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  • Susan Whitfield Interviews Mary Deal: Down to the Needle

    My guest today is Mary Deal from Hawaii. Aloha, Mary. Please give us a brief bio.
    I’m retired and living out a life-long dream of living on the island of Kauai in Hawaii. Most of my time is spent writing, though I do get to the beach now and again. Oil painting and photography are business hobbies in which I take great pleasure and community activities too. Presently, I have four novels published, suspense and thrillers, with two additional thrillers now being written. I also write short stories and poetry which are published in various magazines and anthologies.
    Briefly tell us about your latest book.

    It’s a thriller called Down to the Needle. (ISBN 978-1-4401-9820-5)

    The story is about a woman’s decades-long search for her abducted daughter. Her search leads her to a young woman on Death Row facing lethal injection for a crime she didn’t commit.

    All of my books are available from online book stores as well as from the publisher, iUniverse.com. Just do a search for my name and all my books should come up on the same page.
    How do you determine that all-important first sentence?

    The first sentence, even the first word, must grab attention. Try never to start your first sentence with “I” or “The” or “There” and similar words. Actually they say nothing so it’s a lost chance to get the reader’s eyes riveted to the page. Some of my first words or phrases were “Blood red letters…” or “‘Witch!’ Randy Osborne said…” Should you find it necessary to use “the” as your first work, the next one or two words should be grabbers, as in “The jagged scar…” Or, as in my latest book, “‘The perp torched himself.’” My advice is to shoot for an attention-grabbing first word or phrase, not just the sentence overall..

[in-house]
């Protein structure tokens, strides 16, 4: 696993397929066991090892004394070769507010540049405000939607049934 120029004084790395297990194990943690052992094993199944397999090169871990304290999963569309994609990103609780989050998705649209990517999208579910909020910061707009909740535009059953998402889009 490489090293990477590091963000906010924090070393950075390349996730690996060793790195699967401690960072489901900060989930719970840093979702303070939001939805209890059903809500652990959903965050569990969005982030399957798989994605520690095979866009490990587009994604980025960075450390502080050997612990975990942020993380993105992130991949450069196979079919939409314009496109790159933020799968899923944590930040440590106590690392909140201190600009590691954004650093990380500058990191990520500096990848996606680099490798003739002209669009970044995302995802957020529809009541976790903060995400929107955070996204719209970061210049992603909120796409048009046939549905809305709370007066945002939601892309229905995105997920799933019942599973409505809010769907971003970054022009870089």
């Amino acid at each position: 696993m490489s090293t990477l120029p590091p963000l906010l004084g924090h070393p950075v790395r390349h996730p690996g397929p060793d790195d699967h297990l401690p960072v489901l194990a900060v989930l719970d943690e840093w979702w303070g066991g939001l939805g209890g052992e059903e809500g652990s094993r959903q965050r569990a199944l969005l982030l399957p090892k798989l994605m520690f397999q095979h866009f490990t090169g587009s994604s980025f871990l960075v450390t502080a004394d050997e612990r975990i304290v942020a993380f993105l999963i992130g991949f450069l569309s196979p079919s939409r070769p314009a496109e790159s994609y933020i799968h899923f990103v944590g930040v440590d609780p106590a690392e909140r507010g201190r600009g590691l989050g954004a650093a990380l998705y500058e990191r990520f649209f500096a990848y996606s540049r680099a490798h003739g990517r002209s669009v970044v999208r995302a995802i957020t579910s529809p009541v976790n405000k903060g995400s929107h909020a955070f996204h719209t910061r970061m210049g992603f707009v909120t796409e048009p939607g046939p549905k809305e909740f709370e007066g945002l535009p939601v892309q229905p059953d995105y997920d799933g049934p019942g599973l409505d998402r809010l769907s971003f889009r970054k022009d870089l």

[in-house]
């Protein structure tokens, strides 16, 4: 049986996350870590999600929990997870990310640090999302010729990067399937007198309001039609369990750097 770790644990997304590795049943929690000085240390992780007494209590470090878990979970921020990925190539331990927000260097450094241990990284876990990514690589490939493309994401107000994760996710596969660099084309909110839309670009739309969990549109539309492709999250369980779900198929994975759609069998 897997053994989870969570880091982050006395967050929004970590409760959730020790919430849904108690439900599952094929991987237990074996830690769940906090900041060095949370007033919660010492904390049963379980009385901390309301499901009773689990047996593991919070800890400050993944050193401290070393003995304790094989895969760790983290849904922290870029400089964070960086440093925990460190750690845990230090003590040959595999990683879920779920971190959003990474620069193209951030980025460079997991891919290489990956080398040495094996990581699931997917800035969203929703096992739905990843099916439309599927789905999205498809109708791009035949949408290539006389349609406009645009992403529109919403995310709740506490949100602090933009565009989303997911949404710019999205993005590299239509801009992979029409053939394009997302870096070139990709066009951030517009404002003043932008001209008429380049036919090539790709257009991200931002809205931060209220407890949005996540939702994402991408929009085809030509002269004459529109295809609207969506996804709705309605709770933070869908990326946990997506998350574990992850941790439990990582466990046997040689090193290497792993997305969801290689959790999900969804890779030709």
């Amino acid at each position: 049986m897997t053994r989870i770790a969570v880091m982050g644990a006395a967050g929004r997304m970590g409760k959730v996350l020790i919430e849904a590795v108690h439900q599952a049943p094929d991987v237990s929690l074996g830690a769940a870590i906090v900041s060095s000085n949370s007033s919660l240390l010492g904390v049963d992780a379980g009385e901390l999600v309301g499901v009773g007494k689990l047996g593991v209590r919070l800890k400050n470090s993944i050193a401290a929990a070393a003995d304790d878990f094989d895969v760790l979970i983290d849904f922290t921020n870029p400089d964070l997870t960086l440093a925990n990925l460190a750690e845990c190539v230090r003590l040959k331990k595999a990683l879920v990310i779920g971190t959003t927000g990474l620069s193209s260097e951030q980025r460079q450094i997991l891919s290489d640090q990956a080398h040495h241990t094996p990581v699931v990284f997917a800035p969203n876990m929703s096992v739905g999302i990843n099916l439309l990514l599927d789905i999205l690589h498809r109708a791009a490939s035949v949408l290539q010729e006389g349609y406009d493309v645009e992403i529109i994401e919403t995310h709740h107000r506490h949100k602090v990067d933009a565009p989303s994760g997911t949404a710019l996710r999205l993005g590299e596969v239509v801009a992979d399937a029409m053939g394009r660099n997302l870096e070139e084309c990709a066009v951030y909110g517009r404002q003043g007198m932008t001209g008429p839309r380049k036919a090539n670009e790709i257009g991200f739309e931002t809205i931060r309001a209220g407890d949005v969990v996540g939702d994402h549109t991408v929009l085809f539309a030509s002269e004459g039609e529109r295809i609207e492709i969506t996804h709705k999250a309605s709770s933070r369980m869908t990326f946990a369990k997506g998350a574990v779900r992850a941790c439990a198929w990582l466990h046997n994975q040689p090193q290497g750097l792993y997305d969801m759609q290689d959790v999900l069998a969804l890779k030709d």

How do you develop characters? Setting?
    Usually with me, and with both novels and long shorts stories, I have an idea for the story and where it might take place. I see the character in my mind. One of the first things I do is to make a character sketch. That’s as simple as listing each character’s physical features, habits, traits, quirks and even disposition. I’ve written an article about setting up characters. Making a thorough list enables the writer to get into the mind of the character. Guaranteed, by the time you make this list for each of your characters, you will know them and how they will act out your plot.
    Do you have specific techniques you use to develop the plot and stay on track?
    I make notes anytime I think of some bit of information I can use in a story. I may not use it all in my present story, but if something comes to mind that’s way too good, I must write it down and save it. When I’m starting a story, I gather anything that may be usable in that story into one file to refer back to.

    The way I write is not a way I can recommend to anyone else, unless it is their habit to begin with. When I begin a story, all of it is jumping around inside my mind begging to get out. I write what seems to be the most important scenes that I cannot afford to let get away. That means I may write the ending even before I begin the first chapter. Of course it will change later, but at least I have captured the idea while it contained the original spark of creativity. Too, I may write different scenes knowing, of course, the general order in which they should appear. Later I go back and join them together, maybe by adding more scenes, more story. I’ve also written an article about this subject. I write about anything I experience in order to clarify points for others.